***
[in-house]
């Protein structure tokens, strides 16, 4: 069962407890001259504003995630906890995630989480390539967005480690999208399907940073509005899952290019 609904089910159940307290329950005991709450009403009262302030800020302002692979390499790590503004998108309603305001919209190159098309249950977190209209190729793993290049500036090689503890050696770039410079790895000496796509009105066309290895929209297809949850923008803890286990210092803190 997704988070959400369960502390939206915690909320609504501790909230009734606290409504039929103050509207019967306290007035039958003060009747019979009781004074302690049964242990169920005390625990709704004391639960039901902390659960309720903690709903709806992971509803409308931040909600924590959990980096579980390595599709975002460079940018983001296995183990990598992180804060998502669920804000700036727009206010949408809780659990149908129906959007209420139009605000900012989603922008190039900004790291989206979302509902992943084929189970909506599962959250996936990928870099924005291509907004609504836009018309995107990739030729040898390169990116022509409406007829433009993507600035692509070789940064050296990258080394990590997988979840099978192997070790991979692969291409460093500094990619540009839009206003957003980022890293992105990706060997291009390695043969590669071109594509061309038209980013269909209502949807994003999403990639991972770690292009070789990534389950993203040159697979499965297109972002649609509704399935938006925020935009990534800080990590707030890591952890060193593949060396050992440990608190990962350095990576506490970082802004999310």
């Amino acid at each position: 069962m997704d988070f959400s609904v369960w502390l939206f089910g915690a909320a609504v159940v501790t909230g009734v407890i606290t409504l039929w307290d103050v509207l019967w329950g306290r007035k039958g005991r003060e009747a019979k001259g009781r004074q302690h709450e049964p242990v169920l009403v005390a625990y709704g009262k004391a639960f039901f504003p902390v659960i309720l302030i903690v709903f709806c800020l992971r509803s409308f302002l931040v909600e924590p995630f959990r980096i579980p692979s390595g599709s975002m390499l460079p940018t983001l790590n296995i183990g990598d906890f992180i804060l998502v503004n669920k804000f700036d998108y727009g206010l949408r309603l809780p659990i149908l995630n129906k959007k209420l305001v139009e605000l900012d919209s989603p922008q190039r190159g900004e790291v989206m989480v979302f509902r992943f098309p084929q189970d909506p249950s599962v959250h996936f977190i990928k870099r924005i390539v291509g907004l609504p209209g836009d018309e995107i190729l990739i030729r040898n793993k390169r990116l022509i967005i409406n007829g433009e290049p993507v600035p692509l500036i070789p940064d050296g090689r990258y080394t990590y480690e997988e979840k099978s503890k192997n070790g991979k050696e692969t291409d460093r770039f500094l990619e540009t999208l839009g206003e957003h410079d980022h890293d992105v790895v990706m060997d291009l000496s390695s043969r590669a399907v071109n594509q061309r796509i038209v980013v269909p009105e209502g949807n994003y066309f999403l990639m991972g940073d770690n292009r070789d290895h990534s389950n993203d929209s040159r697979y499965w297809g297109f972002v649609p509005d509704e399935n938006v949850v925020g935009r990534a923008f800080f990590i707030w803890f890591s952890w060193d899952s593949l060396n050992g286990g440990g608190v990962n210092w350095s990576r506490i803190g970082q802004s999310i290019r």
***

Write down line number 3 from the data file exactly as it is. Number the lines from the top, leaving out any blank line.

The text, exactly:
């Amino acid at each position: 069962m997704d988070f959400s609904v369960w502390l939206f089910g915690a909320a609504v159940v501790t909230g009734v407890i606290t409504l039929w307290d103050v509207l019967w329950g306290r007035k039958g005991r003060e009747a019979k001259g009781r004074q302690h709450e049964p242990v169920l009403v005390a625990y709704g009262k004391a639960f039901f504003p902390v659960i309720l302030i903690v709903f709806c800020l992971r509803s409308f302002l931040v909600e924590p995630f959990r980096i579980p692979s390595g599709s975002m390499l460079p940018t983001l790590n296995i183990g990598d906890f992180i804060l998502v503004n669920k804000f700036d998108y727009g206010l949408r309603l809780p659990i149908l995630n129906k959007k209420l305001v139009e605000l900012d919209s989603p922008q190039r190159g900004e790291v989206m989480v979302f509902r992943f098309p084929q189970d909506p249950s599962v959250h996936f977190i990928k870099r924005i390539v291509g907004l609504p209209g836009d018309e995107i190729l990739i030729r040898n793993k390169r990116l022509i967005i409406n007829g433009e290049p993507v600035p692509l500036i070789p940064d050296g090689r990258y080394t990590y480690e997988e979840k099978s503890k192997n070790g991979k050696e692969t291409d460093r770039f500094l990619e540009t999208l839009g206003e957003h410079d980022h890293d992105v790895v990706m060997d291009l000496s390695s043969r590669a399907v071109n594509q061309r796509i038209v980013v269909p009105e209502g949807n994003y066309f999403l990639m991972g940073d770690n292009r070789d290895h990534s389950n993203d929209s040159r697979y499965w297809g297109f972002v649609p509005d509704e399935n938006v949850v925020g935009r990534a923008f800080f990590i707030w803890f890591s952890w060193d899952s593949l060396n050992g286990g440990g608190v990962n210092w350095s990576r506490i803190g970082q802004s999310i290019r």